By Montague Gammon III

In JoAnn Falletta’s next to the last year as Music Director of our Virginia Symphony, its 2018-2019 Classics Concert Series bears the special stamp of the woman who was named, in the London based Bachtrack website’s international survey a few years ago, the most popular conductor in the world.

Falletta took time from preparations for a Labor Day National Symphony Orchestra concert at the US Capitol to talk about what’s on tap for the VSO.

She described this “kind of a handpicked season” as a mix of “Some of my favorites and some new things…things that I am particularly excited about.”

“Pictures at an Exhibition” features Ravel’s familiar orchestration of Modest Mussorgsky’s most famous work, plus Johannes Brahms’ Academic Festival Overture and the first performance by any American professional orchestra of Danny Elfmann’s “very virtuosic” Violin Concerto, featuring young soloist Sandy Cameron whom Falletta terms “a great virtuoso.”

“Pictures” chronicles the composer’s tour of an exhibition of paintings by his recently deceased friend, the painter and architect Victor Hartmann. In a mark of “genius,” the mood of the music changes “like a kaleidoscope,” says Falletta, with each picture.” Ravel’s orchestration transformed the original piano score from “black and white to Technicolor.”

Brahms displayed his “fantastic sense of humor” when he incorporated “student drinking and protest songs” into an overture that he wrote to thank the University of Breslau for an honorary degree. “The students were delighted; the professors were horrified,” and Falletta calls it “one of [her] favorites.”

Falletta considers four-time Oscar nominee Elfmann not only “a great movie composer but simply a great composer.” She characterizes the work as “Thrilling, very dark, very romantic” with some of the “dark romance of  Sergei Prokofiev.”

“Boléro” closes with Ravel’s famous music for ballet, “an experiment in what he could achieve with color alone.” It opens with Germaine Tailleferre’s brief “Overture for Orchestra,” taken from his 1931 opera Zoulaina, and includes a piece that Falletta says has “never been done here before,” the Piano Concerto No. 4 by André Mathieu, the prodigy often called “the Canadian Mozart.” Francis Poulenc’s 1961 Gloria uses a soprano soloist, the full orchestra and the Virginia Symphony Chorus. “I love that Chorus,” Falletta says. “My time here is tied in a way to that chorus,” she says, because it was founded just before she took over her job here.

“Winter Dreams” joins Alexander Glazunov’s “musical shape of snow and ice,” the Winter movements from The Seasons, Op. 67, to Pyotr Tchaikovsky’s Rococo Variations for Cello and Orchestra and his Pas de Deux from The Nutcracker, and to Sibelius’ Symphony No. 5: “One of my all time favorite Symphonies – what he wrote seems so right for Winter.”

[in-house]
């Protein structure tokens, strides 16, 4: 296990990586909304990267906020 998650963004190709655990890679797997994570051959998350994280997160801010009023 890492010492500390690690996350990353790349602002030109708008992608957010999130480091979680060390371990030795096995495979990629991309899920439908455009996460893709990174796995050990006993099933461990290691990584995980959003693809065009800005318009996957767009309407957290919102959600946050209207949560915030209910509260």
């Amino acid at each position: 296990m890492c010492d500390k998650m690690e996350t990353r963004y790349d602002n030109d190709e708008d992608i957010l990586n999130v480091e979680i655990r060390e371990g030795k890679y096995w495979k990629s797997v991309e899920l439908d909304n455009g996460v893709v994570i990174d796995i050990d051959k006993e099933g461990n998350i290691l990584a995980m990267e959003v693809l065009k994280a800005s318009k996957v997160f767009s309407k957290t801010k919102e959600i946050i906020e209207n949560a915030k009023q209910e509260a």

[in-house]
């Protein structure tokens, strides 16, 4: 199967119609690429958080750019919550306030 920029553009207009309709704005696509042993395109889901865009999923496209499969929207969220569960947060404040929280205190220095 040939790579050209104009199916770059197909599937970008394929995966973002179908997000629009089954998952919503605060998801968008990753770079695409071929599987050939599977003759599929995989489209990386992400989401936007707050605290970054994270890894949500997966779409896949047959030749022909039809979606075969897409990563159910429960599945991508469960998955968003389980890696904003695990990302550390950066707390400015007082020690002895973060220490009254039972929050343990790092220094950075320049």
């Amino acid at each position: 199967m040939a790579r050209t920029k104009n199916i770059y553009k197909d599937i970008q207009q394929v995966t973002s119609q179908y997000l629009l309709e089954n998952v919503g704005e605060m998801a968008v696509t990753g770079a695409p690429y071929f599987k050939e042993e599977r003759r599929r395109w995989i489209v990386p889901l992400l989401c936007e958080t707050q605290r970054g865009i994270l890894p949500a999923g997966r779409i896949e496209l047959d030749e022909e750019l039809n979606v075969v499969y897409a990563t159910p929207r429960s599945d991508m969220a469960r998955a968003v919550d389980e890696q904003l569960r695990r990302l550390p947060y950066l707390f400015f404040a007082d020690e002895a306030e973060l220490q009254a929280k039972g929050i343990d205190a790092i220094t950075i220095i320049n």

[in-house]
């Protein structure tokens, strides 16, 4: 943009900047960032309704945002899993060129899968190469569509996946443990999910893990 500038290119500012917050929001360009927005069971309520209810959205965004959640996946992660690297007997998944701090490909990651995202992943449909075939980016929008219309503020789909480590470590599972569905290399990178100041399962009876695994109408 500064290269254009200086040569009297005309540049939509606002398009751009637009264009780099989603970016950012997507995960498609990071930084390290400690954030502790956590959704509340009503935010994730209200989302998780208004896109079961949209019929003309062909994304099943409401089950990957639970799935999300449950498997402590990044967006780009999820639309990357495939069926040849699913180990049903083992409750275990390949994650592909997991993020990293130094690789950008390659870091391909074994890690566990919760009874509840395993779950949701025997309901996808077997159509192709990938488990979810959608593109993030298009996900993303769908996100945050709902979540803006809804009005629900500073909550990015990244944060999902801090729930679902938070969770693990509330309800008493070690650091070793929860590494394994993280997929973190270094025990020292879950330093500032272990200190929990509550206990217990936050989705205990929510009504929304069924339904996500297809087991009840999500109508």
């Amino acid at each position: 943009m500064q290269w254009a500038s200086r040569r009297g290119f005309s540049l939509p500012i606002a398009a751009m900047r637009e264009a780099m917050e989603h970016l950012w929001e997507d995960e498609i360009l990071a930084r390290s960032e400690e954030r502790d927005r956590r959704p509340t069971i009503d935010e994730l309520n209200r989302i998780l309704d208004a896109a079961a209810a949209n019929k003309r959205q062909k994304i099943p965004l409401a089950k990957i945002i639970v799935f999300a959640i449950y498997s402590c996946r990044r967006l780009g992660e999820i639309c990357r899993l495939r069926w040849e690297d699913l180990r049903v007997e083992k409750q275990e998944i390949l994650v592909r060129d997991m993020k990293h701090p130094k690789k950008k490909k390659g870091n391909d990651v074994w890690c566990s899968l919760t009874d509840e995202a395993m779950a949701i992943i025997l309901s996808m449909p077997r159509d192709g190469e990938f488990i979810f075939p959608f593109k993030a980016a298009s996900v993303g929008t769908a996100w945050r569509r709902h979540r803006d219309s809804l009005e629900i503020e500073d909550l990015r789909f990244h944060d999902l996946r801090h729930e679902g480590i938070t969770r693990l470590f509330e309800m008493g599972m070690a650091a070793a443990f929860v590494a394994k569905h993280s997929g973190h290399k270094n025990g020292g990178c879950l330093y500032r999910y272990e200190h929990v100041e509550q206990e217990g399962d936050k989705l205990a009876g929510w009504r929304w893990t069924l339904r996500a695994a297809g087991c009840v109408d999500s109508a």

“Handel’s Messiah” will be Falletta’s “last chance to do” Handel’s famous and stirring oratorio with her beloved chorus.

The “Grieg Piano Concerto” concert offers up its titular piece, “one of the most beloved concerts of all time,” which Falletta also characterizes as a work of “enormous beauty…so perfectly constructed,” plus Sir Granville Bantock’s late Romantic 1944 Kishmul’s Galley, and Sergei Prokofiev’s “tremendous affirmation of life,’ his Symphony No. 5.

Of course, anyone who knows Falletta knows that any series special to her must feature Gustav Mahler. The 2018-2019 Classics Series closes with the Mahler Symphony No. 2, again with the Chorus. “An amazing work, rightly acclaimed as one of the 20th Century’s greatest.”

“The season is just spectacular,” Falletta concludes.

2018-19 Virginia Symphony Orchestra Season 


Pictures at an Exhibition

8 p.m, Sept. 21, Ferguson Center for the Arts, Newport News.

8 p.m, Sept. 22, Chrysler Hall, Norfolk

2:30 p.m., Sept. 23, Sandler Center for the Performing Arts, Virginia Beach 


8 p.m., Oct.19, Ferguson Center for the Arts

8 p.m., Oct.20, Chrysler Hall

2:30 p.m., Oct.21, Sandler Center for the Performing Arts

Winter Dreams

8 p.m. Nov. 30, Ferguson Center for the Arts

2:30 p.m., Dec. 2, Sandler Center for the Performing Arts, Virginia Beach

Handel’s Messiah

 8 p.m, Dec.. 13, Regent University, Virginia Beach

 8 p.m, Dec. 14, First Baptist Church, Newport News 

Grieg Piano Concerto

8 p.m., March 9, 2019, Chrysler Hall, Norfolk 

2:30 p.m., March 10, 2019, Sandler Center for the Performing Arts

Mahler Symphony No. 2

8 p.m., April 19, 2019, Ferguson Center for the Arts

8 p.m., April 20, 2019, Chrysler Hall